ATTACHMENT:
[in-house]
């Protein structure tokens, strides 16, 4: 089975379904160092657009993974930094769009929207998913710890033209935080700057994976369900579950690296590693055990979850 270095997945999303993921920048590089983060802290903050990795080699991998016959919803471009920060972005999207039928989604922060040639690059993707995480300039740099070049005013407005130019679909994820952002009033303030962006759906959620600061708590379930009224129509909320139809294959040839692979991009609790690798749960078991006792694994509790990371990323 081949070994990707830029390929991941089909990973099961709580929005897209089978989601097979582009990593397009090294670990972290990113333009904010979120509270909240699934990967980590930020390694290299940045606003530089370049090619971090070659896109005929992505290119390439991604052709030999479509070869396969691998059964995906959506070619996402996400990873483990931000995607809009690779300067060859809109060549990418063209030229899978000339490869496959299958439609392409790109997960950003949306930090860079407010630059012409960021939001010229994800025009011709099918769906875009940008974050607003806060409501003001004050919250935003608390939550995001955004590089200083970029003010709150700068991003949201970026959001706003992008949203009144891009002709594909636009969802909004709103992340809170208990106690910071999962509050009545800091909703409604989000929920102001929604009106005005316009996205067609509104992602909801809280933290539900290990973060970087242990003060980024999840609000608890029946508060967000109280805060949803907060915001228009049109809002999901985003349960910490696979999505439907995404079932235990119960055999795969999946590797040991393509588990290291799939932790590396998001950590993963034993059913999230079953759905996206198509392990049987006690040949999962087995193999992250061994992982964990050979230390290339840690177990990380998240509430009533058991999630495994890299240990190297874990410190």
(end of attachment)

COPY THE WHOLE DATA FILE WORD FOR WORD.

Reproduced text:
[in-house]
């Protein structure tokens, strides 16, 4: 089975379904160092657009993974930094769009929207998913710890033209935080700057994976369900579950690296590693055990979850 270095997945999303993921920048590089983060802290903050990795080699991998016959919803471009920060972005999207039928989604922060040639690059993707995480300039740099070049005013407005130019679909994820952002009033303030962006759906959620600061708590379930009224129509909320139809294959040839692979991009609790690798749960078991006792694994509790990371990323 081949070994990707830029390929991941089909990973099961709580929005897209089978989601097979582009990593397009090294670990972290990113333009904010979120509270909240699934990967980590930020390694290299940045606003530089370049090619971090070659896109005929992505290119390439991604052709030999479509070869396969691998059964995906959506070619996402996400990873483990931000995607809009690779300067060859809109060549990418063209030229899978000339490869496959299958439609392409790109997960950003949306930090860079407010630059012409960021939001010229994800025009011709099918769906875009940008974050607003806060409501003001004050919250935003608390939550995001955004590089200083970029003010709150700068991003949201970026959001706003992008949203009144891009002709594909636009969802909004709103992340809170208990106690910071999962509050009545800091909703409604989000929920102001929604009106005005316009996205067609509104992602909801809280933290539900290990973060970087242990003060980024999840609000608890029946508060967000109280805060949803907060915001228009049109809002999901985003349960910490696979999505439907995404079932235990119960055999795969999946590797040991393509588990290291799939932790590396998001950590993963034993059913999230079953759905996206198509392990049987006690040949999962087995193999992250061994992982964990050979230390290339840690177990990380998240509430009533058991999630495994890299240990190297874990410190």